Dyson con­tends the rail­road has not ad­e­quately con­sid­ered re­build­ing many of its ex­ist­ing lo­co­mo­tives and that Tier 4 en­gines are so new they don’t have any ser­vice history for pas­sen­ger use.

“This is all brand-new tech­nol­ogy,” he said. “There are quite a few is­sues with them.”

Some Tier 4 en­gines are be­ing tested for freight ser­vice at Union Pa­cific Corp. and the Burling­ton North­ern Santa Fe Rail­way Co., two of the na­tion’s largest car­ri­ers. Lena Kent, a spokesper­son for BNSF, said the rail­road’s pro­to­types have “ex­pe­ri­enced op­er­at­ing is­sues,” but she de­clined to elab­o­rate.

“We look for­ward to con­tin­u­ing to test these lo­co­mo­tives and phas­ing them in when the tech­nol­ogy proves to be op­er­a­tionally re­li­able for freight trans­porta­tion,” Kent said.

McCarthy, Metrolink’s deputy chief, dis­agreed with Dyson, say­ing all Tier 4 com­po­nents have been tested suc­cess­fully. “We are not con­cerned,” he added. “It’s a tried-and-true lo­co­mo­tive.”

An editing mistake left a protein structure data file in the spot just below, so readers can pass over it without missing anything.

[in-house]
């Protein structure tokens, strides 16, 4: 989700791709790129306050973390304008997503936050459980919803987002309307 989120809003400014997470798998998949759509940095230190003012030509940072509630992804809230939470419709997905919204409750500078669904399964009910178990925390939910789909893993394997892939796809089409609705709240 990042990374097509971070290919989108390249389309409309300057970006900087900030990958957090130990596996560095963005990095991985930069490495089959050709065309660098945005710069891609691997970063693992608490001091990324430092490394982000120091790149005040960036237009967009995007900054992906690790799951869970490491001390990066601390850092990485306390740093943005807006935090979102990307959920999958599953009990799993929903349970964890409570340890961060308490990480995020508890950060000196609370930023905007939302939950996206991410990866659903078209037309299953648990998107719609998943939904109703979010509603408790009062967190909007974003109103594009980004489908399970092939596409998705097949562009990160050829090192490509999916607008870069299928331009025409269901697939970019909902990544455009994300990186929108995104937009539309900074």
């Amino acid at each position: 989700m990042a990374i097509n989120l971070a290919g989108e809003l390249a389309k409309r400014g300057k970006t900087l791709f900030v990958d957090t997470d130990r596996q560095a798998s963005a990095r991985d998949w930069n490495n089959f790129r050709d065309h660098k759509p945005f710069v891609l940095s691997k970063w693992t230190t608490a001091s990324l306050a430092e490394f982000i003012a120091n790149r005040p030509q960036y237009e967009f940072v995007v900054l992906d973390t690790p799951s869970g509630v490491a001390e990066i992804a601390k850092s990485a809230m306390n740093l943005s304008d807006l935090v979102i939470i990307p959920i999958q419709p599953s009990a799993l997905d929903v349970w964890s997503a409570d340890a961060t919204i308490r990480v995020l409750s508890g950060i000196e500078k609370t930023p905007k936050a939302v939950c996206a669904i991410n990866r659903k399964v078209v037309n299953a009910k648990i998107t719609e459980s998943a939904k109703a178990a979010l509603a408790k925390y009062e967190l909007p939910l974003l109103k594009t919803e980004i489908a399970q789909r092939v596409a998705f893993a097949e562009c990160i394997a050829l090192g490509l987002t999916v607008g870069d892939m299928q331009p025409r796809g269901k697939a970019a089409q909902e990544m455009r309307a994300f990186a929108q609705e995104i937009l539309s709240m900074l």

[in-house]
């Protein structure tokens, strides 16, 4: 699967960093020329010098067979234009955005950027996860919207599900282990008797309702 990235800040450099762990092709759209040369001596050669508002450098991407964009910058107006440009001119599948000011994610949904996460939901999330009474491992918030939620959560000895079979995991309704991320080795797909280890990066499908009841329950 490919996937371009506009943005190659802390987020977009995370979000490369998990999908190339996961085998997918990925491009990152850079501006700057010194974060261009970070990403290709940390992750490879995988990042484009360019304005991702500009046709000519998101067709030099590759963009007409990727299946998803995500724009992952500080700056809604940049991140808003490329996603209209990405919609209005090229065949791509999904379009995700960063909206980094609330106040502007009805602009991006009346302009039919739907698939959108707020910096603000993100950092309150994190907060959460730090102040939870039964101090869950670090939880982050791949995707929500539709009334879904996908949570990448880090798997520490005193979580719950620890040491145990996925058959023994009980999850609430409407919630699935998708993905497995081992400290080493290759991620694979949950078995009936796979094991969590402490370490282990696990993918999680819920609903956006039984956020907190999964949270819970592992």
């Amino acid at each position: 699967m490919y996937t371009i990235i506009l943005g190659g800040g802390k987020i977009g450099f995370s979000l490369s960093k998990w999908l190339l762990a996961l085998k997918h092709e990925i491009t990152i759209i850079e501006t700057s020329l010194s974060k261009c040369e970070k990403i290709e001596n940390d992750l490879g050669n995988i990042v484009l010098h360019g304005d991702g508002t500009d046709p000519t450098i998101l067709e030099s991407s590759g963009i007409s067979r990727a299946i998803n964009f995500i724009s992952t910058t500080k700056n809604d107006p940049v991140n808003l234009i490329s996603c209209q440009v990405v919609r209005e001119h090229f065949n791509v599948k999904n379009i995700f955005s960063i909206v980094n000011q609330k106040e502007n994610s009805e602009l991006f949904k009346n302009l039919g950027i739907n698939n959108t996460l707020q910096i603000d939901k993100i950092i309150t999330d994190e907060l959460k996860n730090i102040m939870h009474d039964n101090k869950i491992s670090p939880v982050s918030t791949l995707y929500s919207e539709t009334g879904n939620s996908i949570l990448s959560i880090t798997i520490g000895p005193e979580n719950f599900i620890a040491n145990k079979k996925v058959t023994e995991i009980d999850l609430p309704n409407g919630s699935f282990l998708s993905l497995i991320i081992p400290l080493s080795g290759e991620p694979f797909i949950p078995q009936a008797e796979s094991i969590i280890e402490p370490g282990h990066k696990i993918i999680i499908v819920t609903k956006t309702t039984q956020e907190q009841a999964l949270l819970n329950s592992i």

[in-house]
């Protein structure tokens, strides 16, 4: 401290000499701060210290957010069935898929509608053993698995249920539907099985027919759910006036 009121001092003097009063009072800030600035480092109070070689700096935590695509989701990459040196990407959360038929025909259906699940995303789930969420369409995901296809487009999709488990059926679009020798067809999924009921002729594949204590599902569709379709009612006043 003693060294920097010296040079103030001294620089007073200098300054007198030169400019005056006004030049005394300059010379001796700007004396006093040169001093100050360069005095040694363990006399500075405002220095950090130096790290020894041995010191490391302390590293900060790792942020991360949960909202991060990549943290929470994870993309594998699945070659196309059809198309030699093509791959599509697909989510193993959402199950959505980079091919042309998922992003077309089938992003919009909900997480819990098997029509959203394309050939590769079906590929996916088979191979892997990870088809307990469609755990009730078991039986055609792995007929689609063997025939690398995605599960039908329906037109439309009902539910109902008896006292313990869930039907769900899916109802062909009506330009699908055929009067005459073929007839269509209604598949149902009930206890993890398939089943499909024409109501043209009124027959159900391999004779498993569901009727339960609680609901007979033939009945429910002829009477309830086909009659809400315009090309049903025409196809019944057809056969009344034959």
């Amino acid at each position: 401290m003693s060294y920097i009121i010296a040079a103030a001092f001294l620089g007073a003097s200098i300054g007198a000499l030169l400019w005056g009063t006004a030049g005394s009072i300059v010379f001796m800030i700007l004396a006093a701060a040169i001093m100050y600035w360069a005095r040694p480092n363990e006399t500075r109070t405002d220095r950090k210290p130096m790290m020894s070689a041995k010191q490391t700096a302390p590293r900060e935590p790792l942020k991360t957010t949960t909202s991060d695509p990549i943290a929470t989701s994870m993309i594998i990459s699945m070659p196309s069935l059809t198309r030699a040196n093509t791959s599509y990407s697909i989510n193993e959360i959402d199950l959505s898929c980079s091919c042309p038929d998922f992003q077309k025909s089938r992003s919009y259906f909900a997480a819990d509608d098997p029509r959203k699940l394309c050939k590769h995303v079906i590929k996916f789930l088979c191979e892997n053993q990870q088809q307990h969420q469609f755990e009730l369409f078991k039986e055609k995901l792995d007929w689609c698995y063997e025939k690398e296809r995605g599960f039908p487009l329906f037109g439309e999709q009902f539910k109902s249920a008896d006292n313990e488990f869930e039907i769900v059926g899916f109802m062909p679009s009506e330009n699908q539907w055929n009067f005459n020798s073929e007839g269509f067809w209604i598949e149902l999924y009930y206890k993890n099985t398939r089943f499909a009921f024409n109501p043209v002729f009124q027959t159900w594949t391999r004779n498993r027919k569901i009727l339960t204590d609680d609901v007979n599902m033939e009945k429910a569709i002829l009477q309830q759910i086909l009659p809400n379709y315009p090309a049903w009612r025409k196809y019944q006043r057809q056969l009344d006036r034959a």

Metrolink plans to pay for the en­gines with $41.2 mil­lion in state funds, $58.9 mil­lion in grants from the South Coast Air Qual­ity Man­age­ment Dis­trict and con­tri­bu­tions from trans­porta­tion author­i­ties in Los An­ge­les, Or­ange, River­side, San Bernardino and Ven­tura coun­ties. The agen­cies are sup­port­ing mem­bers of the rail­road.

“We need Tier 4 lo­co­mo­tives much more quickly than will hap­pen given the reg­u­la­tory re­quire­ments, which is why we are help­ing to fund pur­chases of these new, cleaner en­gines,” said Sam At­wood, a spokesman for the air qual­ity man­age­ment dis­trict.

Metrolink has an op­tion to buy 20 more Tier 4 lo­co­mo­tives, which would al­low the rail­road to re­place al­most its en­tire fleet of en­gines. Leahy says he will prob­a­bly ex­er­cise the op­tion, which ex­pires in Oc­to­ber.

Wally Skalij Los An­ge­les Times

METROLINK’S pur­chase of pow­er­ful new lo­co­mo­tives is part of a broader pro­gram to im­prove cus­tomer ser­vice and re­build rid­er­ship.

Opinions

Comments

Newspapers in English

Newspapers from USA

© PressReader. All rights reserved.